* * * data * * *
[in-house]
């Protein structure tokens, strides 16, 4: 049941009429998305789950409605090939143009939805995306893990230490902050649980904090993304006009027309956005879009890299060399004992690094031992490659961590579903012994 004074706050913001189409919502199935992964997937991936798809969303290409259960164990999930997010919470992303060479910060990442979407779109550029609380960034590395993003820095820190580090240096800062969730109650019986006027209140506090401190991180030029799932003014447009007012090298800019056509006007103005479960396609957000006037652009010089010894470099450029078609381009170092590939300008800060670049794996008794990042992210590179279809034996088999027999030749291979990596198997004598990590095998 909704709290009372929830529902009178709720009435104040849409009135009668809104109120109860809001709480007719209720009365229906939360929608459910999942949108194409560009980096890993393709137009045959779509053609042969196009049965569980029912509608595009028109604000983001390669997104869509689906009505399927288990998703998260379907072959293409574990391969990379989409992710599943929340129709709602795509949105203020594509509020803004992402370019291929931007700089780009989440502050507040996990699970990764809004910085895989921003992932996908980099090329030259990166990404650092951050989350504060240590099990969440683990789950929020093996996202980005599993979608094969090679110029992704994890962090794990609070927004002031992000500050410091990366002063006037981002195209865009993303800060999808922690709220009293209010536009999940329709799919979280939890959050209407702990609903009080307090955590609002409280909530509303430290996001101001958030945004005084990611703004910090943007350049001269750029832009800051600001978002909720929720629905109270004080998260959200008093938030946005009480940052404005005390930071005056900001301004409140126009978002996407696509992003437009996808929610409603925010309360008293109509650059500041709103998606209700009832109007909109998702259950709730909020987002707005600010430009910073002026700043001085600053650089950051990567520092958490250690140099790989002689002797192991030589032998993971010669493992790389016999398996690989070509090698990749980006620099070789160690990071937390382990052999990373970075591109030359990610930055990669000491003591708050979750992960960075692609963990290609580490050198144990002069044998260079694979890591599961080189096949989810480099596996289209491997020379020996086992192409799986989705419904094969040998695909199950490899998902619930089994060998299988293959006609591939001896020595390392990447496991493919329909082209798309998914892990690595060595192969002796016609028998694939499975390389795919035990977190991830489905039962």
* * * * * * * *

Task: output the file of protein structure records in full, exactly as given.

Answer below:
[in-house]
């Protein structure tokens, strides 16, 4: 049941009429998305789950409605090939143009939805995306893990230490902050649980904090993304006009027309956005879009890299060399004992690094031992490659961590579903012994 004074706050913001189409919502199935992964997937991936798809969303290409259960164990999930997010919470992303060479910060990442979407779109550029609380960034590395993003820095820190580090240096800062969730109650019986006027209140506090401190991180030029799932003014447009007012090298800019056509006007103005479960396609957000006037652009010089010894470099450029078609381009170092590939300008800060670049794996008794990042992210590179279809034996088999027999030749291979990596198997004598990590095998 909704709290009372929830529902009178709720009435104040849409009135009668809104109120109860809001709480007719209720009365229906939360929608459910999942949108194409560009980096890993393709137009045959779509053609042969196009049965569980029912509608595009028109604000983001390669997104869509689906009505399927288990998703998260379907072959293409574990391969990379989409992710599943929340129709709602795509949105203020594509509020803004992402370019291929931007700089780009989440502050507040996990699970990764809004910085895989921003992932996908980099090329030259990166990404650092951050989350504060240590099990969440683990789950929020093996996202980005599993979608094969090679110029992704994890962090794990609070927004002031992000500050410091990366002063006037981002195209865009993303800060999808922690709220009293209010536009999940329709799919979280939890959050209407702990609903009080307090955590609002409280909530509303430290996001101001958030945004005084990611703004910090943007350049001269750029832009800051600001978002909720929720629905109270004080998260959200008093938030946005009480940052404005005390930071005056900001301004409140126009978002996407696509992003437009996808929610409603925010309360008293109509650059500041709103998606209700009832109007909109998702259950709730909020987002707005600010430009910073002026700043001085600053650089950051990567520092958490250690140099790989002689002797192991030589032998993971010669493992790389016999398996690989070509090698990749980006620099070789160690990071937390382990052999990373970075591109030359990610930055990669000491003591708050979750992960960075692609963990290609580490050198144990002069044998260079694979890591599961080189096949989810480099596996289209491997020379020996086992192409799986989705419904094969040998695909199950490899998902619930089994060998299988293959006609591939001896020595390392990447496991493919329909082209798309998914892990690595060595192969002796016609028998694939499975390389795919035990977190991830489905039962």